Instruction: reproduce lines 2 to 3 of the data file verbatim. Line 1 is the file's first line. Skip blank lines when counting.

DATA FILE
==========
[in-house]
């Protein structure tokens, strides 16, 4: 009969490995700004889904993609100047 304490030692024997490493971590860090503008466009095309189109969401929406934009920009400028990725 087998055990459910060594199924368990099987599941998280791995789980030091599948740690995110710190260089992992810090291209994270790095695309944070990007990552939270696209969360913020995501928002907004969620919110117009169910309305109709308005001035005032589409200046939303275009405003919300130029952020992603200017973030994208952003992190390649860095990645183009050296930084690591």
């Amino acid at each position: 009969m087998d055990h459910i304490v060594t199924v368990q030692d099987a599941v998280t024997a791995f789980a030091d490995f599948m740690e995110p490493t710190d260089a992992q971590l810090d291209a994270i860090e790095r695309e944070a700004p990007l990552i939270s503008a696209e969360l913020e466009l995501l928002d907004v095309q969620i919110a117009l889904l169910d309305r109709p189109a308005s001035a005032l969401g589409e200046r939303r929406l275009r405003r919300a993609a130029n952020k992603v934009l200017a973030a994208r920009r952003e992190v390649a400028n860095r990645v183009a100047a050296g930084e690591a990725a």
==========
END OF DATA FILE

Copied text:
């Protein structure tokens, strides 16, 4: 009969490995700004889904993609100047 304490030692024997490493971590860090503008466009095309189109969401929406934009920009400028990725 087998055990459910060594199924368990099987599941998280791995789980030091599948740690995110710190260089992992810090291209994270790095695309944070990007990552939270696209969360913020995501928002907004969620919110117009169910309305109709308005001035005032589409200046939303275009405003919300130029952020992603200017973030994208952003992190390649860095990645183009050296930084690591």
């Amino acid at each position: 009969m087998d055990h459910i304490v060594t199924v368990q030692d099987a599941v998280t024997a791995f789980a030091d490995f599948m740690e995110p490493t710190d260089a992992q971590l810090d291209a994270i860090e790095r695309e944070a700004p990007l990552i939270s503008a696209e969360l913020e466009l995501l928002d907004v095309q969620i919110a117009l889904l169910d309305r109709p189109a308005s001035a005032l969401g589409e200046r939303r929406l275009r405003r919300a993609a130029n952020k992603v934009l200017a973030a994208r920009r952003e992190v390649a400028n860095r990645v183009a100047a050296g930084e690591a990725a």